Trend analysis of annual flood peaks on 12 small urbanizing watersheds in northeastern Illinois indicated that annual peaks, and thus frequency and impact of flooding, increased over the past several decades. An increase in flood peaks could be attributed to intensive urbanization and increasing incidences of heavy rainfall. Average urbanization of the 12 watersheds increased significantly from 10.6% in 1954 to 61.8% in 1996. In addition, numerous studies have reported increasing frequency and intensity of heavy rainfall in the region. This outcome is consistent with lower design rainfall estimates produced by older studies, such as U.S. Weather Bureau Technical Paper No. 40 (TP-40), compared to more recent sources, such as National Oceanic and Atmospheric Administration Atlas-14. This study used a design storm approach and the Hydrologic Engineering Center for Hydrologic Modeling System (HEC-HMS) model to calculate design flood peaks. Hydrologic model parameters were calibrated using hourly rainfall-runoff data of two large regional floods, observed in 1954 and 1996 at 12 small urbanizing watersheds in the metropolitan Chicago area. A sensitivity analysis was performed to evaluate the effects of urbanization and climate variability on increasing flood peaks. Results indicated that, on average, urbanization caused a 34% greater increase in peak flows than climate variability. In addition, this study indicated that present discharges are, on average, at least 19% larger than regulatory discharges. Ongoing urbanization may cause flood peaks to become even higher. The proposed framework can be used to provide input for flood study prioritization by comparing published regulatory discharges and flood discharges computed for current conditions, and investigating potential impacts of future land use changes and precipitation on flood peaks.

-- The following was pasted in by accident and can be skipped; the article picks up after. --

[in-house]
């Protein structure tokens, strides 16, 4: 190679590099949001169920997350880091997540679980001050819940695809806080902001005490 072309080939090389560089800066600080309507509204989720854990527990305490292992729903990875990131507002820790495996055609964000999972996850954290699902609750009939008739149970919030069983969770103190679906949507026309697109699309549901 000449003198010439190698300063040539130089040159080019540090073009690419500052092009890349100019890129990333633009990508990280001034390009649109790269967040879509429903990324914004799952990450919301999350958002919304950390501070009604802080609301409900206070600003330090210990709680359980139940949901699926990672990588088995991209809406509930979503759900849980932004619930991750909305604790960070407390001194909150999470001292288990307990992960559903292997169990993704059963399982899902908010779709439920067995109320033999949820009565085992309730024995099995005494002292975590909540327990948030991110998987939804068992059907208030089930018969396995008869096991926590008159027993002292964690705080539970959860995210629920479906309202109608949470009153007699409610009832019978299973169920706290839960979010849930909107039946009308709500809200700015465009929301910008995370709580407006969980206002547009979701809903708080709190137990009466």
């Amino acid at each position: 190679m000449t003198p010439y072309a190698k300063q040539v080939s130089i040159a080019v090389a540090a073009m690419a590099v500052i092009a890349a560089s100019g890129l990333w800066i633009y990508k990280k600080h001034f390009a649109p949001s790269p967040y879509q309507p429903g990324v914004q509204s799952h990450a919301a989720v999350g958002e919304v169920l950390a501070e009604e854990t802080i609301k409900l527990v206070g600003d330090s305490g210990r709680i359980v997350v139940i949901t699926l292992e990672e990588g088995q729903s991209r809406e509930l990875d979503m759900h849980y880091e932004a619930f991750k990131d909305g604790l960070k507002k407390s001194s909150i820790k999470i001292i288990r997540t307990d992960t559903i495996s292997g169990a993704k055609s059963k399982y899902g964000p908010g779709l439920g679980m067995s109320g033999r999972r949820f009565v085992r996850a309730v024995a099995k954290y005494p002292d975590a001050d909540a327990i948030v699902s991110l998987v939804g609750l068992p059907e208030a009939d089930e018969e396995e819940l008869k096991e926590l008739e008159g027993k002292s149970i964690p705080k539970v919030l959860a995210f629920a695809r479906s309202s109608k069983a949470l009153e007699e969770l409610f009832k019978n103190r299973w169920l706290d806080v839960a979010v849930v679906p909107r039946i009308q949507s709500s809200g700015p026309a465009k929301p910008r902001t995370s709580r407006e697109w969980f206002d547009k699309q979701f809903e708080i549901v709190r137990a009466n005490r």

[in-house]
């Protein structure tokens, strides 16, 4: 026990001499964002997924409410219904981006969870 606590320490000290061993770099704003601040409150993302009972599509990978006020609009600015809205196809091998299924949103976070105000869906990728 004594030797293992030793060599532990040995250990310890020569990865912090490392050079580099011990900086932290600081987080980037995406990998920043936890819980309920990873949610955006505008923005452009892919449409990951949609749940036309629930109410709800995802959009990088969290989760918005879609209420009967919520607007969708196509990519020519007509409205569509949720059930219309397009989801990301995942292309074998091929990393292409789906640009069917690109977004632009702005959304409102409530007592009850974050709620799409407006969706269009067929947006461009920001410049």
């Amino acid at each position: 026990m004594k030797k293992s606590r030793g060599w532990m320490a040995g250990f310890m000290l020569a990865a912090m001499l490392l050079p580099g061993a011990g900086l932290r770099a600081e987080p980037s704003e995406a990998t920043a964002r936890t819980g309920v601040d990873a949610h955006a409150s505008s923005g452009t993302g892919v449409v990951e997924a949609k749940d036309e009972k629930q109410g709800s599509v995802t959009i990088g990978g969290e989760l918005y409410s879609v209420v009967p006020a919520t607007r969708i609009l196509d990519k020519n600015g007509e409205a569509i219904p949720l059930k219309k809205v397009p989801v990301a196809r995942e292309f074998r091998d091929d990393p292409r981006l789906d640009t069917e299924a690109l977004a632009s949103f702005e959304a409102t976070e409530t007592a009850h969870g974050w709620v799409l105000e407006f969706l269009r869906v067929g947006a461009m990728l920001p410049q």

|Original language||English (US)|
|Journal||Journal of Hydrologic Engineering|
|State||Published - 2009|